The California start-up Robomart will offer autonomous vehicles about the size of a golf cart that can be stocked with fruits and vegetables and summoned by or sent to a house, where humans will choose their fare. Software will tally purchases and send a receipt.
The idea arose from survey data showing shoppers don’t mind having grocery-store employees pick and deliver brand-name items for them, but consumers like to pick produce themselves.
Robostores can be equipped with either a cooler or sections for hot foods. Future versions will sport mini-versions of grocery-store sections, such as dairy or ready-made meals.
Robomart plans to lease vehicles to supermarkets and convenience stores, which can dissect data on customer purchases to target future ads and specials.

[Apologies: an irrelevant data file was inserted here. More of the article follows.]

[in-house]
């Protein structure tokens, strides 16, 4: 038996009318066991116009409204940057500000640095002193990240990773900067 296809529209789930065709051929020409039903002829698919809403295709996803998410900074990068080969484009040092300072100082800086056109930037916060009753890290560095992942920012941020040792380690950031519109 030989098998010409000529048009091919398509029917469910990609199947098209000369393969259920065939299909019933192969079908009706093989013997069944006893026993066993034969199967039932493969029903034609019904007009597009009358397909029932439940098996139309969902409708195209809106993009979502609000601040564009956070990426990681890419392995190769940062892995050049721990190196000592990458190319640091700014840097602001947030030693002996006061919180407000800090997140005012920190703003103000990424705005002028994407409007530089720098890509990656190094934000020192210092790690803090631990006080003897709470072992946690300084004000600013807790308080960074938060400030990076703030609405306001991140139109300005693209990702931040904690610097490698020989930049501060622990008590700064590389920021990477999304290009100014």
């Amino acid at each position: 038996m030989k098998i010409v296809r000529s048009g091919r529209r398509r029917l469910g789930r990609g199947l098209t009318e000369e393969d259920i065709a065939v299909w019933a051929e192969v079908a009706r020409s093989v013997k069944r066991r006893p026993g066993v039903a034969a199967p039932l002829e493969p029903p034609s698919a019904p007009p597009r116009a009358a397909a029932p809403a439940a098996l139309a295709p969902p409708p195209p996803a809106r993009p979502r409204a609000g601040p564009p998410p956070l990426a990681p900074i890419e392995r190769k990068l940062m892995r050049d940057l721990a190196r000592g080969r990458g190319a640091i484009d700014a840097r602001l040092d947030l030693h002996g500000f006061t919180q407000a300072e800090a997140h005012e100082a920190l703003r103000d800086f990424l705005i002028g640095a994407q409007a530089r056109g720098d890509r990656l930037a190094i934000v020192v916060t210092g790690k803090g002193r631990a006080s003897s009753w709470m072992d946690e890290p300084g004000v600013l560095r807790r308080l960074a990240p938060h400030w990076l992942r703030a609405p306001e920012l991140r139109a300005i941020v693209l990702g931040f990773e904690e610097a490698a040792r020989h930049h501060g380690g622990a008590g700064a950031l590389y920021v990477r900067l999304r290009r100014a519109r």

TRENDPOST: While the Trends Research Institute forecasts that truly driverless vehicles are well into the future, autonomous vehicles that fulfill commercial needs within confined areas will become more prominent. Robomart technology is one such example. Delivery services and supporting technologies will continue to grow in use and profitability as consumers find they can liberate themselves from shopping trips and devote that time to more pleasant pursuits.